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The other idea behind the system was to prevent monopolies, which occurred in pre-Prohibition days when a big brewer could crowd out the competition by buying up the local bars and stocking them solely with its product. But over time, the three-tier system has ensured a monopoly of another kind. If you own a bar and want to sell Budweiser on tap, you're forced to do business with the distributor in your area that sells that brand. Don't bother looking for the competition; in the three-tier system, competition -- at least between distributors selling the same brand -- doesn't exist.
As with any commodity in any industry, the more beer a distributor sells, the more money he makes. So distributors don't just distribute. They work with the brewer to promote the brand. They give out merchandise, like mugs or caps. They build up the brand.
In the 1960s, distributors began lobbying state legislatures for more protection. They were worried that the work they'd done to promote a brand would be all for nothing if the supplier -- the brewery, winery or distillery -- took its business to another distributor. Soon, franchise laws were enacted in dozens of states. Georgia ended up with one of the toughest franchise laws. It allows an alcohol supplier to switch distributors only in extreme cases. Even then, the state must give the OK.
"The franchise laws are justified by the distributors in terms of the allegedly great market power of the alcohol suppliers, such as the brewers," says Glen Whitman, a California economist who wrote Strange Brew, a book critical of franchise laws. In fact, Whitman says, it's now distributors who have become all-powerful through mergers and huge economies of scale. Alcohol sales in metro Atlanta are dominated by a handful of distributors. This past July, Smyrna-based United Distributors, which employs 1,000 people in nine states, bought out Better Brands, creating what is thought to be Georgia's biggest distributor.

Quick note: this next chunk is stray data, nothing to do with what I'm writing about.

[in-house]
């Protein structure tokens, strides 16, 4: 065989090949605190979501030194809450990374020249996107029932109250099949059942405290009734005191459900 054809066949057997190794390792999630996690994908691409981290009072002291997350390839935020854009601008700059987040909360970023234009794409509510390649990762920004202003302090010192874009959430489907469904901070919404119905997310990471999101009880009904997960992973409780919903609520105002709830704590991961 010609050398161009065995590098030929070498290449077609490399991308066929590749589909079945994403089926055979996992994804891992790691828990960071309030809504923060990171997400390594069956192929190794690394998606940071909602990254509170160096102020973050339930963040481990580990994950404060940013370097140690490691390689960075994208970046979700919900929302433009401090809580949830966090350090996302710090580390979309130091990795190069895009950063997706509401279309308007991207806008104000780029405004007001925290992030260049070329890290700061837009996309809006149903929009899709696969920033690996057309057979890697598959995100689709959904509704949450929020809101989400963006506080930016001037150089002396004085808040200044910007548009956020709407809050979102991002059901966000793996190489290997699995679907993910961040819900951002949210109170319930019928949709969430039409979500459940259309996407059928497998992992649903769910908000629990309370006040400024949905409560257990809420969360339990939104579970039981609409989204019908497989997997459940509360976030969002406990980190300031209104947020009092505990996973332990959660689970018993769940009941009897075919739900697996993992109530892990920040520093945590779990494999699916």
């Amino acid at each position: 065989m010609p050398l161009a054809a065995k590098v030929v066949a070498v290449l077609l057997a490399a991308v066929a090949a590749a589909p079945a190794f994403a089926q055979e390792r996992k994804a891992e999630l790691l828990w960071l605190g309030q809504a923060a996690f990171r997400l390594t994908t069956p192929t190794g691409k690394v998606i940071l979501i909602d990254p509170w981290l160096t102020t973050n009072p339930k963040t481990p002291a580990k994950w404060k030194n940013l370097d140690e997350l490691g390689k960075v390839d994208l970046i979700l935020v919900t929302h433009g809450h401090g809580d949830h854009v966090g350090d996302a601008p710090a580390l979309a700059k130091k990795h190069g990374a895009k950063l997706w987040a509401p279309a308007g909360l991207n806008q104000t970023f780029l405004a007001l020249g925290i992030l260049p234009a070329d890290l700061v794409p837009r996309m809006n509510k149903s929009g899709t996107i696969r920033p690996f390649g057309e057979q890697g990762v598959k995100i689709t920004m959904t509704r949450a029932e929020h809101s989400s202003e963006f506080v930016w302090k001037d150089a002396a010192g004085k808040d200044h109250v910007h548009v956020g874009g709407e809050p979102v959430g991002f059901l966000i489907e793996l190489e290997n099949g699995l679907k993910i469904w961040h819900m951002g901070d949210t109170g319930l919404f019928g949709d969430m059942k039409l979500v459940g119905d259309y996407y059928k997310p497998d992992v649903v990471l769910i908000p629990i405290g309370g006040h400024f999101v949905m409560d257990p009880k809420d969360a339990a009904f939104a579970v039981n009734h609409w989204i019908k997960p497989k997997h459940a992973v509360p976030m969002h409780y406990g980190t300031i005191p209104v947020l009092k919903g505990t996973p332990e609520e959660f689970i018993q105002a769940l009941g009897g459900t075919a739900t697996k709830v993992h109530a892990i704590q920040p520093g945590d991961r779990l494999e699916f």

"It's really a form of corporate welfare," Whitman says. "It's protecting an industry from competition. What people think of as corporate welfare is handouts. But that's almost never what it is. It's almost always some form of protectionism."
Distributors protect their turf with heavy involvement in the political process, including thousands of dollars each year in campaign contributions to both Democrats and Republicans.
Carl Von Epps, a Democratic state representative from LaGrange, is chairman of the Regulated Industries Committee, which decides the fate of legislation that would affect the three-tier system or the franchise laws. In a three-year period that ended last January, he reported approximately $91,000 in campaign contributions. Of that amount, at least $40,000 came from distributors or their lobby.
Distributors also fork over thousands every year to the Georgia Wholesalers for Better Government, a lobby that in turn donates to the campaigns of lawmakers across the state. In the 2002 election cycle, according to disclosures filed with the Georgia Secretary of State's office, the lobby gave $125,000 to candidates or their parties.
Distributors don't just woo legislators; they also know how to coax regulators to become lobbyists for their cause. Chet Bryant spent 27 years with the federal Bureau of Alcohol, Tobacco and Firearms, and most recently was director of the state Department of Revenue's Alcohol and Tax division, the office responsible for regulating the three-tier system. Bryant is now executive director of the Georgia Beer Wholesalers Association.
In 2001, when he still worked as a regulator for the state, Bryant was one of many officials who testified before a special state House committee reviewing the three-tier system. The committee was prompted by a lawsuit filed earlier that year by convenience and grocery stores. Georgia Department of Revenue rules said that if a store wanted to carry a certain type of beer, it had only one choice: to buy the beer from the distributor in that territory who sold that brand. And the stores were claiming those rules improperly favored wholesalers.
The committee heard from all three tiers of the system. Testifying for wholesalers, veteran lobbyist Bryan Fiveash said that "our industry ... fosters vigorous inter-brand competition and provides accountability at all levels. It is our opinion that the system is not only not broken, it is working well."
Another endorsement came from Bryant. In his report to the committee, Bryant and then-Commissioner T. Jerry Jackson called the system a "time-tested framework that has proven to be an effective regulatory scheme."
Representing brewers were officials from Anheuser-Busch and Miller. Both companies operate huge breweries in Georgia, employing hundreds. The Anheuser-Busch official likened the three-tier system to a "reliable family car. It might need a tune-up and maybe even a new set of tires, but neither the industry, nor the state, needs to incur the expense of designing and building a brand new vehicle."
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